Tuesday, April 23, 2019

Avengers: Endgame

More than the culmination of the Marvel Cinematic Universe that began back in 2008 with Iron Man, Avengers: Endgame is the coda to the series that climaxed in the last chapter and now offers an opportunity for one last hurrah, for heroes to take their final bow, and for Marvel to usher out one set of lead characters and set the stage anew.

For my money, the most successful films of the past 11 years have been The Avengers, Avengers: Infinity War, and Captain America: The Winter Soldier. Excluding Winter Soldier, a great standalone film which cares nothing at all about larger continuity (it basically wrecked Agents of S.H.I.E.L.D. after all), both Avengers and Infinity War faced enormous obstacles in pulling together various threads of the MCU into a single story. And both succeeded brilliantly. Avengers: Endgame comes off like their less-successful younger brother. I'm not going to call Endgame the Frank Stallone of the Avengers franchise as it may outshine Avengers: The Age of Ultron, but it's a messy final chapter that offers plenty of memorable moments while failing to live up to what has come before.

The film begins in fits and starts with sequences more akin to separate vignettes, each looking in on various characters and offering another failure for the team, than scenes of an interlocking story. It's not really until the arrival of Paul Rudd's Ant-Man that the film's story begins in earnest. It's here that the movie starts to pick up steam and, aside from the equally clunking endings (there are several), the majority of the film entertains hitting a nice balance between humor, action, and emotional beats.

The series certainly makes some changes in the final chapter. The new version of Hulk (Mark Ruffalo) proves to be entertaining, even if not all his sequences are as funny on-screen as they might have been in the script (although the scene on the streets of New York is priceless), but playing Thor (Chris Hemsworth) mostly for laughs undercuts the God of Thunder for most of the film in a way that offers several laughs but may not always best serve the story or the character. Other than incorporating Carol Danvers (Brie Larson), the film doesn't have much work to in introducing new characters as the cast is relatively the same as the previous entry. Instead the script by Christopher Markus and Stephen McFeely finds a way to honor as many of the previous films as possible, which is enjoyable for fans of the entire Marvel Cinematic Universe but left me yearning for a bit more originality by the end.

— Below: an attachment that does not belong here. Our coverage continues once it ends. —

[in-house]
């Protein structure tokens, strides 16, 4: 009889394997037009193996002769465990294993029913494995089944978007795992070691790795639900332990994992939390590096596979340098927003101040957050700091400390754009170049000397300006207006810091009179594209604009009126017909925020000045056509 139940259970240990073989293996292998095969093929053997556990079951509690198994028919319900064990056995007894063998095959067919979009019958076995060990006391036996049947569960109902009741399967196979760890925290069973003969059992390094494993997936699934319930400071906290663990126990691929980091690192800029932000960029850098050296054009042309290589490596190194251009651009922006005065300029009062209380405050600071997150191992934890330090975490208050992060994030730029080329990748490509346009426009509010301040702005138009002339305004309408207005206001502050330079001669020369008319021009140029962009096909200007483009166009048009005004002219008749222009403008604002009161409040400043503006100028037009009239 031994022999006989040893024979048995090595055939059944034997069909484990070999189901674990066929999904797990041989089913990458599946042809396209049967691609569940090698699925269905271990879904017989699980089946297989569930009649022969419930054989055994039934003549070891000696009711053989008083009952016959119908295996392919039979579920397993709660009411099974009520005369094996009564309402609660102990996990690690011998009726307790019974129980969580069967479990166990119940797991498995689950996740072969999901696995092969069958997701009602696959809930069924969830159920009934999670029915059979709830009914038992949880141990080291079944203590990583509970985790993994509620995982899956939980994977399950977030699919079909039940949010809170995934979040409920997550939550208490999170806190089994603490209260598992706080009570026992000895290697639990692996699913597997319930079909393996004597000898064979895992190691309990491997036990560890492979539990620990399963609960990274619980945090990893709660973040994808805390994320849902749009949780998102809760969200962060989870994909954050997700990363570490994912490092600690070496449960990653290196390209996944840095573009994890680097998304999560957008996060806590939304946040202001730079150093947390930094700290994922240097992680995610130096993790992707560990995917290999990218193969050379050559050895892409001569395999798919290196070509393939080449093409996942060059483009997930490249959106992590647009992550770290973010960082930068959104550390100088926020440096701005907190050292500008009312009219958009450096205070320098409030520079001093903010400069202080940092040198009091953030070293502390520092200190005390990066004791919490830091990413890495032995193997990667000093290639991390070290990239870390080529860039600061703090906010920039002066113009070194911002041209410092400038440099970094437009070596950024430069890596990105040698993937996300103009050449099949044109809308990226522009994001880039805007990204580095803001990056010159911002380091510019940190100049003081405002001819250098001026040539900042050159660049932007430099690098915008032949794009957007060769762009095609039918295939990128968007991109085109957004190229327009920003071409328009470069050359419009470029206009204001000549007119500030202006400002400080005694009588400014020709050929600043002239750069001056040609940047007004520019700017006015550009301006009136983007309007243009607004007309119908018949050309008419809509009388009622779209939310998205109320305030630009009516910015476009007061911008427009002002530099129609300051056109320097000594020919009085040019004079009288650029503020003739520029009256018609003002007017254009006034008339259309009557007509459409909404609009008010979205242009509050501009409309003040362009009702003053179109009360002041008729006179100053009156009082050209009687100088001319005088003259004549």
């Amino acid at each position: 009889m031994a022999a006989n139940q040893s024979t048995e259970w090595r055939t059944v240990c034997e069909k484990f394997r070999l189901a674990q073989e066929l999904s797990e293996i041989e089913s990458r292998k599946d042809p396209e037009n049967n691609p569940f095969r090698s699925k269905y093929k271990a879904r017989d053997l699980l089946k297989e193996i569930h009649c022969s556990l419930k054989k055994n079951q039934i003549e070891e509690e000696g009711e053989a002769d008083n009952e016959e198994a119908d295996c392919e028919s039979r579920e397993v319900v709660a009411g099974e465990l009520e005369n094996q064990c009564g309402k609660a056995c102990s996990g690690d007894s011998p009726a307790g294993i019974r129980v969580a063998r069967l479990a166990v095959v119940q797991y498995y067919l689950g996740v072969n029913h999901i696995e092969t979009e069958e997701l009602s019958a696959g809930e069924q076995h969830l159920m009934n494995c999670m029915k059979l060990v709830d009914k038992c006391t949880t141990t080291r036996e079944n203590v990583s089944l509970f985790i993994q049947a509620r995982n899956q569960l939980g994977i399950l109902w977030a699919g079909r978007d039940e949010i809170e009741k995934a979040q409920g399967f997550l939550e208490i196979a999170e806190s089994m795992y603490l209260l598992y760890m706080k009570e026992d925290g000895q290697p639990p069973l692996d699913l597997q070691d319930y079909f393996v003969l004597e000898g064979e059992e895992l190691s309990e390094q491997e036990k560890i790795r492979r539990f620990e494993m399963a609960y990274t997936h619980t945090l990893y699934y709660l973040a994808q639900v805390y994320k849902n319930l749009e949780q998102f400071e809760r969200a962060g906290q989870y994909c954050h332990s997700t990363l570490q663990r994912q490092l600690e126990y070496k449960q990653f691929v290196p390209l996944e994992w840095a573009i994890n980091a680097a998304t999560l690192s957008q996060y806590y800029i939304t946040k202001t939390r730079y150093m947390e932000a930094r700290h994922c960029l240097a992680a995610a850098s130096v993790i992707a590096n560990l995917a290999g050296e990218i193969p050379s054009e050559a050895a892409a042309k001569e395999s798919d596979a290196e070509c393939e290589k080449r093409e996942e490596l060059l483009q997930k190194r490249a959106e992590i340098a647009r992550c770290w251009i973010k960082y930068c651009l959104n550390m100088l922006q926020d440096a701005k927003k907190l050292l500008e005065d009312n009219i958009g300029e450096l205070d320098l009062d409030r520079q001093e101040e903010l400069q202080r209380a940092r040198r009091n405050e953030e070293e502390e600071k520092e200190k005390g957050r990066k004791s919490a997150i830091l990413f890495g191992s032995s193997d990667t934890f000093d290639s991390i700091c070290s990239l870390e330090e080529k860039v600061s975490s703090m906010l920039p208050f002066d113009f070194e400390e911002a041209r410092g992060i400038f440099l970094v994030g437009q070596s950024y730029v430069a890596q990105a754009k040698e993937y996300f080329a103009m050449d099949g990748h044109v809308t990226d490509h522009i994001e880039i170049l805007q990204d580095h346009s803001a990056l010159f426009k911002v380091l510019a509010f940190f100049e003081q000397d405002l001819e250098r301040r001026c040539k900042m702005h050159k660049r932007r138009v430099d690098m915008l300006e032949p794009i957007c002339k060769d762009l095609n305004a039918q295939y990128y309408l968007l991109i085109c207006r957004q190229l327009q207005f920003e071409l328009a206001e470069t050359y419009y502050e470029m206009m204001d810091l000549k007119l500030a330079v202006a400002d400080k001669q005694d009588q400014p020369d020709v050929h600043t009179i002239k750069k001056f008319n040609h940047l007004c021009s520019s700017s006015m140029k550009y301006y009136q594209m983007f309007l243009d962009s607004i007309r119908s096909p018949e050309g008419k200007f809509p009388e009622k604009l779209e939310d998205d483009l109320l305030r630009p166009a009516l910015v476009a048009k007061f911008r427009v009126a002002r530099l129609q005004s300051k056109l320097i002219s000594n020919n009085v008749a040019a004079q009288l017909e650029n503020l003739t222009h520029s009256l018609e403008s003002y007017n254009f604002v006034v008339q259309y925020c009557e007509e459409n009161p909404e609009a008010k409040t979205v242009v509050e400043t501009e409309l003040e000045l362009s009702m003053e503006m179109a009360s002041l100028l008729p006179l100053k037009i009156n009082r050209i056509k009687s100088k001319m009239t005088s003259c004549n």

Without offering any spoilers, the film's basic premise is the remaining Avengers coming together to try and put right a universe devastated by the Thanos' (Josh Brolin) actions at the end of Avengers: Infinity War. Along for the ride are the staples of Captain America (Chris Evans), Iron Man (Robert Downey Jr.), Thor, Black Widow (Scarlett Johansson), Hawkeye (Jeremy Renner), Hulk, Ant-Man, Rocket Raccoon (Bradley Cooper), and Nebula (Karen Gillan), with Larson's character, and other familiar faces, mixed in at times. This, of course, ends in a huge battle (as every Avengers movie has done) followed by a series of epilogues.

Avengers: Endgame does offer a couple of big wow moments, and I will also admit that it got me to tear up slightly at one point (don't worry, no spoilers), but the structure, focus, and rehashed story points is more Return of the Jedi than Star Wars. For a franchise that has spawned more than 20 films it's not too critical to say this one ranks somewhere in the middle (though it is the third best of the four Avengers films, fourth of five if you count Civil War). Is it everything I wanted? No, I think it gets a bit too fanboy at times celebrating the franchise's own accomplishments and borders even on schmaltzy once or twice. I also don't know if it will play as well on multiple viewings as many of the other films. That said, Avengers: Endgame is certainly worth seeing and succeeds in wrapping up several of the plot threads left dangling from the previous film and offering a farewell to some favorite characters.

No comments: